'Making laws can't easily cure our troubled streets': The Queen's Speech

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The Independent Online
When Philip Lawrence was being stabbed to death outside his north London school last December, fellow headteacher Michael Marland was trying to protect one of his own pupils from a gang just a short distance away.

The events that day at Mr Lawrence's school, St George's in Maida Vale, led to an inquiry into school security, closely followed by a second investigation into school discipline - which brought about the measures in yesterday's Queen's Speech. But Mr Marland, head of North Westminster Community School, does not believe they can do anything to stop such incidents happening.

There are many reasons why we have trouble on the streets, he says - the economics of the inner city, racial issues and how we bring up boys, who cause most of the trouble. These things are difficult to legislate for in an education bill, he admits.

Inside his 2,000-pupil school, discipline is under control - it was recently praised by Ofsted inspectors. But the measures proposed yesterday will make his job a little easier.

Last year North Westminster Community School had permanently to exclude 15 pupils, almost none of whom found their way back into mainstream education. The new rules would allow schools to reject pupils who had been excluded twice, but they would also force local authorities to publish plans for dealing with them. Mr Marland says this must mean a dramatic increase in the number of places in special schools and units, which can cost several thousand pounds per child per year. He believes that 4 per cent of pupils - 280,000 - need special places. At present there are fewer than 100,000 and the numbers are being reduced.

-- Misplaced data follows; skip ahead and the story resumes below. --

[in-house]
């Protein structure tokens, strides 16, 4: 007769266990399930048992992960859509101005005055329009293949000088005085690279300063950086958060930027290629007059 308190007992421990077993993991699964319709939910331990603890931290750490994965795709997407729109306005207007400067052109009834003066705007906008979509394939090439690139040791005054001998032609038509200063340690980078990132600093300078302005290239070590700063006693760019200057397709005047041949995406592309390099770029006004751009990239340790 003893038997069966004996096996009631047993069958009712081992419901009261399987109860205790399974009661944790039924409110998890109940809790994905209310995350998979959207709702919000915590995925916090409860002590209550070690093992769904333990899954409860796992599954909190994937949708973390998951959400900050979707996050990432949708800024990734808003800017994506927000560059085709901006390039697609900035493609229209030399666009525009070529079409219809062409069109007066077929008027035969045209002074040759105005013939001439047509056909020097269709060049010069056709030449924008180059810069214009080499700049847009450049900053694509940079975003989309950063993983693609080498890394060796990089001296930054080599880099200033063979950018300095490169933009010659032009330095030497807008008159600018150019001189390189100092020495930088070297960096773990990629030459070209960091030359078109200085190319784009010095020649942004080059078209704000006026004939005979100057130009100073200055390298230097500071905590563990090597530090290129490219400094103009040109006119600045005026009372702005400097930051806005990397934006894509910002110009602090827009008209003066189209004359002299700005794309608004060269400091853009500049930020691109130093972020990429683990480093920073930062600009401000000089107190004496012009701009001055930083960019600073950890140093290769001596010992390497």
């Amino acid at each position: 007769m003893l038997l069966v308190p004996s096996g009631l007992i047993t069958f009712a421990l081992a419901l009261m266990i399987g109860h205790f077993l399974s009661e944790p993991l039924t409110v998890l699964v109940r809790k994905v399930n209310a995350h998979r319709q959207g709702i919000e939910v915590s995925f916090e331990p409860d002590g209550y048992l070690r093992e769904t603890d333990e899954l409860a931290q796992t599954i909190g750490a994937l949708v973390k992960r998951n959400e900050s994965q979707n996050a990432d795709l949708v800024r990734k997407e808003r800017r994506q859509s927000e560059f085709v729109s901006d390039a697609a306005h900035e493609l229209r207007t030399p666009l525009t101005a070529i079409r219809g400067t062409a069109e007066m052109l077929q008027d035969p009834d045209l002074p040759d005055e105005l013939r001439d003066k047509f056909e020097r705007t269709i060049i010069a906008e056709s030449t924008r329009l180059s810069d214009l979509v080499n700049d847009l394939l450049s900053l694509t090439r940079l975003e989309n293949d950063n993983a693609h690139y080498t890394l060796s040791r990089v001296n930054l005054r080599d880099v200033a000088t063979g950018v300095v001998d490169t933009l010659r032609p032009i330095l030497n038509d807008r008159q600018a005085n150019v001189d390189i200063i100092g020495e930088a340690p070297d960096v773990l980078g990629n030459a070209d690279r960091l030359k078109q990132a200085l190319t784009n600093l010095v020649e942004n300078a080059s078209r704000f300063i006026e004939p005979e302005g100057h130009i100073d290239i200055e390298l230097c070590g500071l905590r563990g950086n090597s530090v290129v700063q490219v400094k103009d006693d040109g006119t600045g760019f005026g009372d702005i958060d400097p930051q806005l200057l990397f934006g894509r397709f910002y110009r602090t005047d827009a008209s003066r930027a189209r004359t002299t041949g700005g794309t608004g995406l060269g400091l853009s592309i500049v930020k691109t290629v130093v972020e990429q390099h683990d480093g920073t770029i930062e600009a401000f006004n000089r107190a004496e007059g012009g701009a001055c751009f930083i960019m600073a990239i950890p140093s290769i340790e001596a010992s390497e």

However, Mr Marland approves of behaviour contracts, and already asks parents to pledge that they will not allow their children to bring weapons to school. But what he really needs, he says, is more money to help difficult pupils and a "behaviour recovery" programme like one now in use in New Zealand. Problem pupils can be spotted at the age of five, he says, and they need intensive help to learn appropriate behaviour.